December 22.—Clear and pleasant. Being of the party which performed rear-guard duty to-day, with orders to bring in all stragglers, we did not leave camp until several hours after the main body had left. The horses of the caballada and the pack-animals were continually giving out and refusing to proceed. Parties of men, exhausted, lay down upon the ground, and it was with much urging, and sometimes with peremptory commands only, that they could be prevailed upon to proceed. The country bears the same marks of drought heretofore described, but fresh vegetation is now springing up and appears vigorous. A large horse-trail loading into one of the canadas of the mountains on our left was discovered by the scouts, and a party was dispatched to trace it. We passed one deserted rancho, and reached camp between nine and ten o'clock at night, having forced in all the men and most of the horses and pack-mules. Distance 15 miles.

December 23.—Rain fell steadily and heavily the entire day. A small party of men was in advance. Discovering in a brushy valley two Indians armed with bows and arrows, they were taken prisoners. Learning from them that there was a caballada of horses secreted in one of the canadas, they continued on about ten miles, and found about twenty-five fresh fat horses, belonging to a Californian now among the insurgents below. They were taken and delivered at the camp near the eastern base of the St. Ynes Mountain. Passed this morning a rancho inhabited by a foreigner, an Englishman.

December 24.—Cloudy and cool, with an occasional sprinkling rain. Our route to-day lay directly over the St. Ynes Mountain, by an elevated and most difficult pass. The height of this mountain is several thousand feet. We reached the summit about twelve o'clock, and, our company composing the advance-guard, we encamped about a mile and a half in advance of the main body of the battalion, at a point which overlooks the beautiful plain of Santa Barbara, of which, and the ocean beyond, we had a most extended and interesting view. With the spy-glass, we could see, in the plain far below us, herds of cattle quietly grazing upon the green herbage that carpets its gentle undulations. The plain is dotted with groves, surrounding the springs and belting the small water-courses, of which there are many flowing from this range of mountains. Ranchos are scattered far up and down the plain, but not one human being could be seen stirring. About ten or twelve miles to the south, the white towers of the mission of Santa Barbara raise themselves. Beyond is the illimitable waste of waters. A more lovely and picturesque landscape I never beheld. On the summit of the mountain, and surrounding us, there is a growth of hawthorn, manzinita (in bloom), and other small shrubbery. The rock is soft sandstone and conglomerate, immense masses of which, piled one upon another, form a wall along the western brow of the mountain, through which there is a single pass or gateway about eight or ten feet in width. The descent on the western side is precipitous, and appears almost impassable. Distance 4 miles.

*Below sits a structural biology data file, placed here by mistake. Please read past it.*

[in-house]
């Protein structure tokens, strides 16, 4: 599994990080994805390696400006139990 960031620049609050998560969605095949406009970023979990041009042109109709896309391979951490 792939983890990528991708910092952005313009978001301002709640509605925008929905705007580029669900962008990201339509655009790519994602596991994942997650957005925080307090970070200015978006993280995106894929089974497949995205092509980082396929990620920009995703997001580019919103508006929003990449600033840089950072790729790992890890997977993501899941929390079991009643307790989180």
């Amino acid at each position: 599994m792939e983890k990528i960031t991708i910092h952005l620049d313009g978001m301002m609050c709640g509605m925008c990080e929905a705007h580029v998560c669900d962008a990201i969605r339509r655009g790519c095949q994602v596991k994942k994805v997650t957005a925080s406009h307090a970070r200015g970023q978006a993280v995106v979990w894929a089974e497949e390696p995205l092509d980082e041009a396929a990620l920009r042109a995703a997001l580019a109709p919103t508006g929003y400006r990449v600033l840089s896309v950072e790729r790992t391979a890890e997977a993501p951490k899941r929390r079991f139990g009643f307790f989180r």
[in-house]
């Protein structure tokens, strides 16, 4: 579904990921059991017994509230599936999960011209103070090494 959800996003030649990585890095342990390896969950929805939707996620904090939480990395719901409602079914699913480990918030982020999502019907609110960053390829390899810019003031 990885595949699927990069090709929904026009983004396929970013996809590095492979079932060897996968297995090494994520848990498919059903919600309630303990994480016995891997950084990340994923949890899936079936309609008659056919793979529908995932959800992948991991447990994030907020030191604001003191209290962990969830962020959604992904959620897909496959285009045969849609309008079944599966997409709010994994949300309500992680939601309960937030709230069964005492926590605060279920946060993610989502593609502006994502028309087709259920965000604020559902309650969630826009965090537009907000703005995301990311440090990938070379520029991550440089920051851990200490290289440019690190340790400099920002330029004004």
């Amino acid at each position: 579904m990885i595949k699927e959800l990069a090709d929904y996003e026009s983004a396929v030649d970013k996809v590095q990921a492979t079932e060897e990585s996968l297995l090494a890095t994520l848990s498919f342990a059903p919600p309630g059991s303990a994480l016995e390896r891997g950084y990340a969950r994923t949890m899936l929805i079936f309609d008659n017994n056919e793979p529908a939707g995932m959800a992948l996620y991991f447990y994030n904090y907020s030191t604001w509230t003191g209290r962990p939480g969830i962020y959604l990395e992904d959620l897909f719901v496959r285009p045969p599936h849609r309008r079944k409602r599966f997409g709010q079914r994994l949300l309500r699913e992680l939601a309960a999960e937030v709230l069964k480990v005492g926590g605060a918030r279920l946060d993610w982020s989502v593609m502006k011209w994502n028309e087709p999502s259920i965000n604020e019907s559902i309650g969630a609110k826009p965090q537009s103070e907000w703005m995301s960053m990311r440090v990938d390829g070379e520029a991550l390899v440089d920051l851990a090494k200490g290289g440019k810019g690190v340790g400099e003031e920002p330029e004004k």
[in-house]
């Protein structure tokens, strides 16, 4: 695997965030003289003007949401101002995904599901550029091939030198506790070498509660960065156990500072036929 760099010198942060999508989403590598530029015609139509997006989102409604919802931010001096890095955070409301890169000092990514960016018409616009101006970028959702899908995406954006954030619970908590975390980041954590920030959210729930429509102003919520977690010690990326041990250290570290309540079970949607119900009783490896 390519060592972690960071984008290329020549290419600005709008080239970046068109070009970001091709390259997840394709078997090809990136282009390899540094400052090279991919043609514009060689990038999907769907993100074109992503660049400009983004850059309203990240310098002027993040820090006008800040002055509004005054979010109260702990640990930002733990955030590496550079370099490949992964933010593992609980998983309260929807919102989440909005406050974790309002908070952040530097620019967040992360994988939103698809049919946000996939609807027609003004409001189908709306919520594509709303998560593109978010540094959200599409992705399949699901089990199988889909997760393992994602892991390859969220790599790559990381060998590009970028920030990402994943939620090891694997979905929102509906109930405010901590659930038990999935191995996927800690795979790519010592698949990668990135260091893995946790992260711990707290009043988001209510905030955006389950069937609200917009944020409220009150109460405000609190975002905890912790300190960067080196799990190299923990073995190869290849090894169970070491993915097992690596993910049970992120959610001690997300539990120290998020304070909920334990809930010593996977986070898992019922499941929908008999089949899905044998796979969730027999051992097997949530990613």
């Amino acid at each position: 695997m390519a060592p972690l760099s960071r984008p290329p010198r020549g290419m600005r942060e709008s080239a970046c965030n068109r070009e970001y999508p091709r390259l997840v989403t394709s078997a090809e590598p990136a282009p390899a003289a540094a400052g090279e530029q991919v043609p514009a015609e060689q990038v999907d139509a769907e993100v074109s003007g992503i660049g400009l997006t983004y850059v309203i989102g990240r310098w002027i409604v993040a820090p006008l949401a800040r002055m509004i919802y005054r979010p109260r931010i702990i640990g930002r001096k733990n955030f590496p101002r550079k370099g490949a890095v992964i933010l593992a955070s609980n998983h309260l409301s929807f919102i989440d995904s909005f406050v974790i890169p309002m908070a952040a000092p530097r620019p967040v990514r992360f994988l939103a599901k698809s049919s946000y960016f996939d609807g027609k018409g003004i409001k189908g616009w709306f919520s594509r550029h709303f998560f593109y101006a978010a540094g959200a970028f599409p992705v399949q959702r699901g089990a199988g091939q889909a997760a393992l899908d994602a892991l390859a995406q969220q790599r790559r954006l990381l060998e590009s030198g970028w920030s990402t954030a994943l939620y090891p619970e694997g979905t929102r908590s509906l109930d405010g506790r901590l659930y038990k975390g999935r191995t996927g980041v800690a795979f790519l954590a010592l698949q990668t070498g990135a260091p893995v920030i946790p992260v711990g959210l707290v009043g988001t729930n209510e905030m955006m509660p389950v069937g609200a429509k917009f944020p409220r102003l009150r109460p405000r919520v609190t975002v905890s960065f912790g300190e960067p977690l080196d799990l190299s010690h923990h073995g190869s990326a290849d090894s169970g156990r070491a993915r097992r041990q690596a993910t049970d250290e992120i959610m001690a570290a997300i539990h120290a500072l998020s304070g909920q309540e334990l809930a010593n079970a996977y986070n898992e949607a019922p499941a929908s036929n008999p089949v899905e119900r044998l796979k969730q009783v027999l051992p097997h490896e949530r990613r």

December 25.—Christmas-day, and a memorable one to me. Owing to the difficulty in hauling the cannon up the steep acclivities of the mountain, the main body of the battalion did not come up with us until twelve o'clock, and before we commenced the descent of the mountain a furious storm commenced, raging with a violence rarely surpassed. The rain fell in torrents, and the wind blew almost with the force of a tornado. This fierce strife of the elements continued without abatement the entire afternoon, and until two o'clock at night. Driving our horses before us, we were compelled to slide down the steep and slippery rocks, or wade through deep gullies and ravines filled with mud and foaming torrents of water, that rushed downwards with such force as to carry along the loose rocks and tear up the trees and shrubbery by the roots. Many of the horses falling into the ravines refused to make an effort to extricate themselves, and were swept downwards and drowned. Others, bewildered by the fierceness and terrors of the storm, rushed or fell headlong over the steep precipices and were killed. Others obstinately refused to proceed, but stood quaking with fear or shivering with cold, and many of these perished in the night from the severity of the storm. The advance party did not reach the foot of the mountain and find a place to encamp until night—and a night of more impenetrable and terrific darkness I never witnessed. The ground upon which our camp was made, although sloping from the hills to a small stream, was so saturated with water that men as well as horses sunk deep at every step. The rain fell in such quantities, that fires with great difficulty could be lighted, and most of them were immediately extinguished.